There’s oil in them thar shales.
After more than two decades of steady declines, U.S. oil production rose the last two years, led by deepwater drilling in the Gulf of Mexico and horizontal fracking, the Energy Information Administration (EIA) reported this week. The daily oil output rose about 100,000 barrels between 2009 and 2010, with new supplies flowing from the country’s shale formations — which are tapped with the same technology that has opened up new reservoirs of gas.
Since 1986, the country’s oil production was on a long, slow slide, falling about 40 percent through 2008. That year, the average daily haul slipped below 5 million barrels, which the EIA blamed on the one-two punch of Hurricanes Ike and Gustav. But Gulf drilling prompted a rebound in 2009, and horizontal fracking kept the numbers up in 2010.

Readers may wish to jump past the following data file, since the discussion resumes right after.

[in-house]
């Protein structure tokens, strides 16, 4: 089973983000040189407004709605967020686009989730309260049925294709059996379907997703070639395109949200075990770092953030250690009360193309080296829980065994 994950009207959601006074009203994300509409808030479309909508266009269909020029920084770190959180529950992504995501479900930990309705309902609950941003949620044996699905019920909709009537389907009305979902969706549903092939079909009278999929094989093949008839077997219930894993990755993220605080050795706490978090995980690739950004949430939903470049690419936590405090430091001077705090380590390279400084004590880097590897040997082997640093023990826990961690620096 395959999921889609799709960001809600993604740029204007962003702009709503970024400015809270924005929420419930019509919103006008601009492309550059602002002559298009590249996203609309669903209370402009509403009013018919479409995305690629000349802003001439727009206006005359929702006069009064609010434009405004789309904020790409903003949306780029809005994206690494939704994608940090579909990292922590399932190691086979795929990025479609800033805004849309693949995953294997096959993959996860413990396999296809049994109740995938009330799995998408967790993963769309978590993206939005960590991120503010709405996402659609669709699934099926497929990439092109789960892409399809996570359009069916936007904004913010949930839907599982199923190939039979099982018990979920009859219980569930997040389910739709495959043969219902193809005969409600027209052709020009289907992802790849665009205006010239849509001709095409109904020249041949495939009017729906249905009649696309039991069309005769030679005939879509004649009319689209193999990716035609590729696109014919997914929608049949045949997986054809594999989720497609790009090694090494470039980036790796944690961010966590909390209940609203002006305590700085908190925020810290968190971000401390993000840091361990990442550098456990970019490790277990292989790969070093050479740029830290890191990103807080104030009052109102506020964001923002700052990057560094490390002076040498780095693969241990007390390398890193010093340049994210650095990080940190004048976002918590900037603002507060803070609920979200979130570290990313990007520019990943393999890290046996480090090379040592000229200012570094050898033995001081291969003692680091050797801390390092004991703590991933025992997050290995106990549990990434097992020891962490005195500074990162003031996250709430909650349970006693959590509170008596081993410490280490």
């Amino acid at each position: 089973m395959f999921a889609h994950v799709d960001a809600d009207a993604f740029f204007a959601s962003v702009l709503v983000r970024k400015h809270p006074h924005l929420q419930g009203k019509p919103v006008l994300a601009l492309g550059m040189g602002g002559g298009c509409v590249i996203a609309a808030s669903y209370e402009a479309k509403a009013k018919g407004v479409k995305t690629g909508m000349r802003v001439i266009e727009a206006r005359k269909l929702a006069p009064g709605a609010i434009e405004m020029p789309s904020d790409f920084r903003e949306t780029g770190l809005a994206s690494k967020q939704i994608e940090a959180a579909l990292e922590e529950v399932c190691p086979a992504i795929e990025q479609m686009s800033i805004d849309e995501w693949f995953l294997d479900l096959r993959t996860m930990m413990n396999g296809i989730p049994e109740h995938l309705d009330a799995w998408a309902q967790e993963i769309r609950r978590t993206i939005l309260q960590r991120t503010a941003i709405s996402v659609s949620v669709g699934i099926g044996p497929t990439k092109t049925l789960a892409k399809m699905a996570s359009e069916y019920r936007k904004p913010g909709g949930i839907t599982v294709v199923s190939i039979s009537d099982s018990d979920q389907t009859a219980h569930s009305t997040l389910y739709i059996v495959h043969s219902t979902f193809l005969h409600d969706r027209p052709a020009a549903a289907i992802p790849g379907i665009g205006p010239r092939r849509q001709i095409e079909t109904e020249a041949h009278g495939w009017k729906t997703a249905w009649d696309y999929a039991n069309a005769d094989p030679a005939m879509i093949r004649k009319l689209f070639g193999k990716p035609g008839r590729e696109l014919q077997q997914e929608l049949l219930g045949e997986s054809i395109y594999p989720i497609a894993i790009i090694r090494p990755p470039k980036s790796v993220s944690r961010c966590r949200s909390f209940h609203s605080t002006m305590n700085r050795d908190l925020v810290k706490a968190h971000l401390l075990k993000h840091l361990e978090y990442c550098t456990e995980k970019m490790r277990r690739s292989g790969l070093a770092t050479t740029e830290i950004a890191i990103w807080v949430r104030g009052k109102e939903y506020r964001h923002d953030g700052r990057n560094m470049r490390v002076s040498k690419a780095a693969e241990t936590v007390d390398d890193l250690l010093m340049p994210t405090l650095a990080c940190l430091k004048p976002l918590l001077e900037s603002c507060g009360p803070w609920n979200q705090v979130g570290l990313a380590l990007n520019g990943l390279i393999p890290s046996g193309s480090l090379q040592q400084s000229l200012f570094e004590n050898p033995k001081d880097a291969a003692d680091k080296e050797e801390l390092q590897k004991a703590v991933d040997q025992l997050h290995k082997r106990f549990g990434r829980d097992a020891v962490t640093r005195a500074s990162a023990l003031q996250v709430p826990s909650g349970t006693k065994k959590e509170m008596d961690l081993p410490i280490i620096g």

In 2010, five shale formations averaged about 275,00 barrels a day, slightly more than three times what they were producing in 2008. The Bakken shale in North Dakota has proved to be the oiliest, accounting for the large majority of the shale oil. (And the oil boom has been a bonanza for the state, which has the lowest unemployment rate in the country.) But the Eagle Ford shale in Texas and Marcellus shale in Appalachia have both seen their output multiply in the late aughts.
Shale formations now provide 5-percent of the country’s oil production. And according to one estimate, horizontal fracking has opened up new oil plays that could boost domestic production as much as 2 million barrels a day.
To read the EIA report click here.